Many years, I remember a trip my friend and colleague Marc Robinson took to what was then called Czechoslovakia. This was decades ago – a world away from now, and unauthorized performances were still illegal. Marc recalls being accosted by a theater artist who led him through the city via a circuitous route, ending up in an apartment where the man offered a clandestine, one-man command performance of a piece he’d written himself, all at terrible risk. So that someone could bear witness to what he’d created.

Some of us, probably most of us, are hard-wired for performance. Don’t you feel it’s endearing that we want to do that for each other? I don’t know who the performers in the Antwerp train station were or how they conceived of a flash mob rendition of “Do Re Mi.” But I bet most of the people who happened to be there that day felt somehow singled out for joy.

Sunday, January 3, 2010

Tonight on Planet Earth

You know: you could start off a new year more worser than by paying heed to Anne Bogart's sage adjurations.

Many thanks to my colleague Megan Kate Ward for posting this on her blog and recalling me to what I’m up to. What we’re all up to.

* * * * *

A Word of Advice by Anne Bogart

Do Not assume that you have to have some prescribed conditions to do your best work.


Do Not wait for enough time or money to accomplish what you think you have in mind.

Work with what you have right now.

Work with the people around you right now.

Work with the architecture you see around you right now.

Do Not wait till you are sure that you know what you are doing.

Do Not wait for what you assume is the appropriate, stress-free environment in which to generate expression.

Do Not wait for maturity or insight or wisdom.

Do Not wait until you have enough technique.

What you do now, what you make of your present circumstances will determine the quality and scope of your future endeavors.

And at the same time, be patient.

Saturday, January 2, 2010

How to start the new year right

You may recall that the beloved and historic Marysville School in SE Portland was badly damaged recently in a fire.

Now there’s a way to help. Come to this benefit if you can. Here’s the press release that gives you the details, including the fun stuff at the end.


On November 10th, fire devastated Portland’s historic Marysville School. Fortunately, every child got out safely, but nearly two months later, the entire community and the Marysville PTA are still struggling to help the kids get back what they lost. That’s the driving force behind the Marysville School Benefit Auction, to be held January 7th at the Ambridge Events Center (1333 NE M L King Blvd).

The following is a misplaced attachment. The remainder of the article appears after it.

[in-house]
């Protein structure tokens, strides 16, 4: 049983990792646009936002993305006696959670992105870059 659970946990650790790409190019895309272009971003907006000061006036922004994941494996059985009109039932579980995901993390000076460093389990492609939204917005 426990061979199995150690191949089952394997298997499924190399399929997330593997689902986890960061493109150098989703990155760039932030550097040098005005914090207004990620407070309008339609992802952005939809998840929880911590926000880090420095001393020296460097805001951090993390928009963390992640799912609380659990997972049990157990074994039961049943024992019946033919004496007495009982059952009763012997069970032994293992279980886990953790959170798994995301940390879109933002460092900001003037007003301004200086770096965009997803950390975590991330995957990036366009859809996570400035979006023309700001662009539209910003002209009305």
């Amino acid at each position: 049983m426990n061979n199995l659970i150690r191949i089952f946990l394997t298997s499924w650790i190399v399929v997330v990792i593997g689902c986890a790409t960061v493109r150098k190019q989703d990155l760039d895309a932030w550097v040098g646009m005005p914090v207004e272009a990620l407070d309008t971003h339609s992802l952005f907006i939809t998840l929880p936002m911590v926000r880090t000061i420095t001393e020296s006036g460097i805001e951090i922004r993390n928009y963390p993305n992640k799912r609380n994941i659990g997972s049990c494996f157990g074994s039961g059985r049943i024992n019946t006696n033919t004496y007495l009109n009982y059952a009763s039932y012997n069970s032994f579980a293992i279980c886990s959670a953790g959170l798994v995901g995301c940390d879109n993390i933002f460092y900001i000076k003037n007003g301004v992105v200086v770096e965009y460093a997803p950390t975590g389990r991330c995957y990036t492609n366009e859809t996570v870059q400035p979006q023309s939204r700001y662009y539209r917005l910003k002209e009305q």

The Marysville PTA is the backbone of the school, providing the funding for programs and necessities; during the recent cold snap, they bought gloves and hats for kids who would otherwise go without. In the wake of the fire, the coffers of the PTA were drained as they scrambled to replace lost items. The goal of this benefit is to replenish those funds that will:

· Replace lost equipment and supplies. Many of the students still don’t have items they lost from their desks, such as calculators.
· Provide transportation for parent volunteers. Marysville is truly a community school; kids and parents walked to school. Now, it’s 15 miles away, and most of the parents don’t have cars, and they simply can’t provide the help they used to. And, there’s a new need for volunteers to oversee bus safety.
· Replace lost uniforms and equipment; help the sports program. The basketball program had just gotten off the ground and the PTA was in the process of raising the funds to expand the sports program, including soccer; those funds are now gone.
· Help fund after school enrichment programs.
· Replace items the PTA used to generate funds, such as the popcorn machine and copier.
How can you help? Attend the auction on Thursday January 7th. Tickets are $30, which includes food, wine and beer, and a wonderful evening of evening of music, comedy, and even magic! Come dance to Boka Marimba and have a wonderful time while bidding on a great variety of items-from jewelry to sports equipment to weekend getaways. If you can’t attend, you can easily make a tax-deductible donation online.

To buy tickets online or donate, please visit .

· Marysville School Benefit Auction
· 6:00pm January 7th
· Ambridge Events Center, ( 1333 NE M L King Blvd).
· Tickets $30 purchase at